Tried, Tested and Proven

Passwords will remain a recurring topic in IT security, whether we like them or not, they are a key control and one which shows no signs of being replaced. The key issue with passwords is the people who set them, the individual! We all know that most users put little effort into setting them and sadly they also put little thought into the implications of systems they are used on being compromised. As can be seen from the spate of recent high profile password leaks.

The key defence used to prevent users from setting weak passwords are password policies. Whilst far from a new concept, they are typically implemented in corporate through the use of Active Directory.

Active Directory supports password complexity

Included within Active Directory is support for password complexity, this feature enforces the following requirements as described by Microsoft (2012);

Passwords must not contain the user's entire samAccountName (Account Name) value or entire displayName (Full Name) value. 

They must contain characters from three of the following five categories:

1. Uppercase characters of European languages (A through Z, with diacritic marks, Greek and Cyrilli characters) 

2. Lowercase characters of European languages (a through z, sharp-s, with diacritic marks, Greek and Cyrillic characters) 

3. Base 10 digits (0 through 9) 

4. Non-alphanumeric characters: ~!@#$%^&*_-+=`|\(){}[]:;"'<>,.?/ 

5. Any Unicode character that is categorized as an alphabetic character but is not uppercase or lowercase. This includes Unicode characters from Asian languages

The minimum length has to be at least 6 character’s but this is often set as 8 within corporate environments.

The question that remains, is, if a password meets these requirements is it a good one that cannot be guessed? The short and simple answer is no! Not only are people lazy when it comes to setting them, they are also surprisingly predictable and often select the easiest one’s to remember that conforms to the rules. This results in multiple people selecting the same one’s, as discovered in the recent password leaks.

How does this apply in the context of a Windows Domain where password complexity has been set? We see the same pattern, user’s picking the easiest password, and multiple users independently picking the same password! However, these are vastly different to the ones leaked on the Internet.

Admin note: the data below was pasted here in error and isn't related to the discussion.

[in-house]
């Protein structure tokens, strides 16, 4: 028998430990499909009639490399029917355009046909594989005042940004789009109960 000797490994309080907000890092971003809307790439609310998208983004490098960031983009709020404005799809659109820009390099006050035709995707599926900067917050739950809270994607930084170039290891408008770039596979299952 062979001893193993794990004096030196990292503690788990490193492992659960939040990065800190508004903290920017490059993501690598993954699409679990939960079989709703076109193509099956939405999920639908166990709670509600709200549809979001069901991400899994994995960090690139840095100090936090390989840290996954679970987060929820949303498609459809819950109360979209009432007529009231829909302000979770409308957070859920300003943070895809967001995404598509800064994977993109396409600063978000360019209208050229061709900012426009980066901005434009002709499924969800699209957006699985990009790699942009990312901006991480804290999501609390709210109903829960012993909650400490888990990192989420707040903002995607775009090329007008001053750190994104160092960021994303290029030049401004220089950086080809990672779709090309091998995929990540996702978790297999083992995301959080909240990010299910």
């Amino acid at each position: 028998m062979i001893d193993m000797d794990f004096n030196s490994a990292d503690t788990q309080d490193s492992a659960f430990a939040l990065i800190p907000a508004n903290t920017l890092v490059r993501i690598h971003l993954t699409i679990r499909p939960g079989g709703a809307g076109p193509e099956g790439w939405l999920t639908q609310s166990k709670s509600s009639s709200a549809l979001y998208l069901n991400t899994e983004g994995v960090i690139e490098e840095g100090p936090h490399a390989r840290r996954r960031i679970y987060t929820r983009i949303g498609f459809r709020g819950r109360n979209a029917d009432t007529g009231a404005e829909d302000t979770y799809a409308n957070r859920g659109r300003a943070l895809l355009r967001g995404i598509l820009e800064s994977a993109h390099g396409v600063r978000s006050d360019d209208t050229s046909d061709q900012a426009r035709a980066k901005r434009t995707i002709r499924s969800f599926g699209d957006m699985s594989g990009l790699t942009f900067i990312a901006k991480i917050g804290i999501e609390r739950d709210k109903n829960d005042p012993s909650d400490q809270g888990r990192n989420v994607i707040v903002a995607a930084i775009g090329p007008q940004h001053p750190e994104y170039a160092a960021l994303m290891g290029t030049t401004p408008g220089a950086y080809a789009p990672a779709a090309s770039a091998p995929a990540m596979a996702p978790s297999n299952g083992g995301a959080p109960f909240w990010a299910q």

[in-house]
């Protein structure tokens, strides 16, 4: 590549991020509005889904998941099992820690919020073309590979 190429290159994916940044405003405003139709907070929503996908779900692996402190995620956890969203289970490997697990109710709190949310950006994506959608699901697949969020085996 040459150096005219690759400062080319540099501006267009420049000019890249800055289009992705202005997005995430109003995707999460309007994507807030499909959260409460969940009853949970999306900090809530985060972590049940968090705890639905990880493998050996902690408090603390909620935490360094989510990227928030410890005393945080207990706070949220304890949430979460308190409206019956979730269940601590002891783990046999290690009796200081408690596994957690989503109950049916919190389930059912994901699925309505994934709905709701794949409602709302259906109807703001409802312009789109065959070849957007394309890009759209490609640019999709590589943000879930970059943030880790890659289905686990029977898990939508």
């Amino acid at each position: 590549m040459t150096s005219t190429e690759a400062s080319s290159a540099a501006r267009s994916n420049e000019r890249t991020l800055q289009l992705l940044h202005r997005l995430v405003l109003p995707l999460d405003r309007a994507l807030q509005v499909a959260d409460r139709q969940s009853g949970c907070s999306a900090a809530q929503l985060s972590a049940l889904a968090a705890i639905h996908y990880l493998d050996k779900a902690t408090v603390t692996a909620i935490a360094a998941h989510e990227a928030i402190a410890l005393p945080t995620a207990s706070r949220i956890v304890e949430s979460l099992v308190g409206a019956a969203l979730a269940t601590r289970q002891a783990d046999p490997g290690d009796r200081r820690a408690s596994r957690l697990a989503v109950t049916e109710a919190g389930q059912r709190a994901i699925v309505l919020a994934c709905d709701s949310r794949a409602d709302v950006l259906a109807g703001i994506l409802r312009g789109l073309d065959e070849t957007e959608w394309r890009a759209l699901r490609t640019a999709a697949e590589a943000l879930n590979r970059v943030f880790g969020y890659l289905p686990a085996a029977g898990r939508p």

Performing analysis on passwords actually used in a domain reveals a clear pattern for most users. A dictionary word starting with a capital letter followed by one to four numbers. This results in passwords such as Password1, Welcome1, January2012 and Monday2011. We have also found that setting them around the company name and geographic location of the offices are also common options.

This leads to a key point, current policies don’t factor in how humans actually write passwords, omitting checks for both known and predicable passwords that conform to existing complexity rules. Rules that are mathematically valid only if humans set a truly random password.

Attacks against authentication systems don’t have to be directed against one account. Trying a small number of passwords against all accounts can be very effective, especially in avoiding account lockout, another common Active Directory control.

How many Domain Administrators have ever wondered about their users using “Password1″? It may just surprise them! From our experience Password1 is the new password, there always seems to be someone, or maybe more than one person with this password in a Windows Domain.

Password policies need to account for known and predictable passwords, they need to hold a dictionary of words and they need to prevent users from selecting them, in exactly the same way they prevent one’s that do not meet the minimum character length. The one’s which fall into the “Password1″ category, will forever grow and change as industry good practice guides move with the times, so, what would a suitable replacement for the password be?

Written by: James P. Fisher of Portcullis.


Microsoft (2012) (accessed 1st of February, 2013)

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